This is as far as I have gotten: The final page of the sketchbook so far has two more variants of the sequential elaboration. In the first example on page nine, I have added the inversus of the head figure to the interior voice, which creates a nice dialog between the top two voices, and in the second version I started out in the minor mode. The minor mode version is unusual in that the flatted sixth degree of that scale creates a secondary dominant that tonicises the major chord found on the flatted second degree of the scale. This is the region associated with the so-called Neapolitan Sixth chord - which has nothing to do with the various augmented sixth sonorities - and is quite a remote tonicisation to make so quickly (I will cover the so-called Neapolitan Sixth chord when I address secondary subdominant harmonies). It's a quite interesting effect, and the second phrase's return to the major mode offsets the unusual nature of the first phrase quite effectively. Note that I continue to look for the available deceptive resolutions of the dominant seventh.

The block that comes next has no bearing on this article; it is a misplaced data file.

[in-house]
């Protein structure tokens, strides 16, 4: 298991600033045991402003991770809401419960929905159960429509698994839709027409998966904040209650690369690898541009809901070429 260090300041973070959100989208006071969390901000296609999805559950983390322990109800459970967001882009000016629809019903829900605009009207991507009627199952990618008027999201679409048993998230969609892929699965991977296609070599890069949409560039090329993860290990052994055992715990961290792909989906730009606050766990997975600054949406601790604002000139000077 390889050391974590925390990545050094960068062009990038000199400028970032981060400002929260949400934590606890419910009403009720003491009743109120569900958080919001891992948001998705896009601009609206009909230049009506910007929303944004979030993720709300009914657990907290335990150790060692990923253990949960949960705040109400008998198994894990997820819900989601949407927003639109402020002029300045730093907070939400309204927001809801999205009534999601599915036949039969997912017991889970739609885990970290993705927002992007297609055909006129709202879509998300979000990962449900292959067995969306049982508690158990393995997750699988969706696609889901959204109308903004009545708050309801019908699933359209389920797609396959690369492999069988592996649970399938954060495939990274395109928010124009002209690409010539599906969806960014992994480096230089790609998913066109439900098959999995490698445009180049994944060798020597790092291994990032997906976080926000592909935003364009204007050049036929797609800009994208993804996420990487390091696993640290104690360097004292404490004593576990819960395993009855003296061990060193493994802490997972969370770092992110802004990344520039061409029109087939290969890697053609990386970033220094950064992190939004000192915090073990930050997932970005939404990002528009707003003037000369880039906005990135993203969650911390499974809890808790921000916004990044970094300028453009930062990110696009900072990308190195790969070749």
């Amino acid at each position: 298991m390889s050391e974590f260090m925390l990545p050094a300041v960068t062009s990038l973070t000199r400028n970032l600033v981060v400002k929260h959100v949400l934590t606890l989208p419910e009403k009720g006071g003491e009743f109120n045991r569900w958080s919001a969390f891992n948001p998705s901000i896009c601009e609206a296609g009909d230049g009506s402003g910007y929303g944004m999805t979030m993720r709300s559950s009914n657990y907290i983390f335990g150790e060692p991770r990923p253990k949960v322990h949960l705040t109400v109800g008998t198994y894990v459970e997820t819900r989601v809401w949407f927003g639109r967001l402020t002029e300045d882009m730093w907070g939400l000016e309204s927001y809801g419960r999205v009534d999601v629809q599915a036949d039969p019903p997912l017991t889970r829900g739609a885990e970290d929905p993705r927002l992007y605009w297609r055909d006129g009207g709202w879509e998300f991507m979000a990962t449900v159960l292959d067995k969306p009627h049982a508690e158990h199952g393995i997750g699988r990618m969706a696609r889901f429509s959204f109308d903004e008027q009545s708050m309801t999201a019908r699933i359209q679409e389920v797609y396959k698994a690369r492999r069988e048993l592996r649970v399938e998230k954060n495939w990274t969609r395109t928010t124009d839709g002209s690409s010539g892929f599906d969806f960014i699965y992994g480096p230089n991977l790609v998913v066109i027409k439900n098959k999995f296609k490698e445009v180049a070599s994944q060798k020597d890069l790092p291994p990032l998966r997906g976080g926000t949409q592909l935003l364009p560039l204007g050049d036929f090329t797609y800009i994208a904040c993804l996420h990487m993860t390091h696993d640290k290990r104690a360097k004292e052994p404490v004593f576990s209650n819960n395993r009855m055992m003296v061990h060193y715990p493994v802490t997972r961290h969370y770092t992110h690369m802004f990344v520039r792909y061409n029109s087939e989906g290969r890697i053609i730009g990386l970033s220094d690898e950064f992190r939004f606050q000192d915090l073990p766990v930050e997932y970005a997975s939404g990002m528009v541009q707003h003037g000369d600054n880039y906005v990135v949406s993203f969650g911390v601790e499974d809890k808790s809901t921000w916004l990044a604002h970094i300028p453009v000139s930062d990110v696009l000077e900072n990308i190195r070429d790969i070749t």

So, this is an example of the technique I use to set up a digital sketchbook to develop both fugue subjects and sonata themes. During the process of coming to know a theme on this level of intimacy, elements sugest themselves that will lead to related themes, as well to the archetectural blueprint for the entire resulting piece of music.

1 Comments:

Blogger caroline said...

Just found your blog and found it really interesting - one advantage of the sketchbook idea to me is that you avoid the problem of developing a theme in situ (already embedded in a piece of music) which leads to all sorts of resistances, both harmonic and emotional!

2:43 AM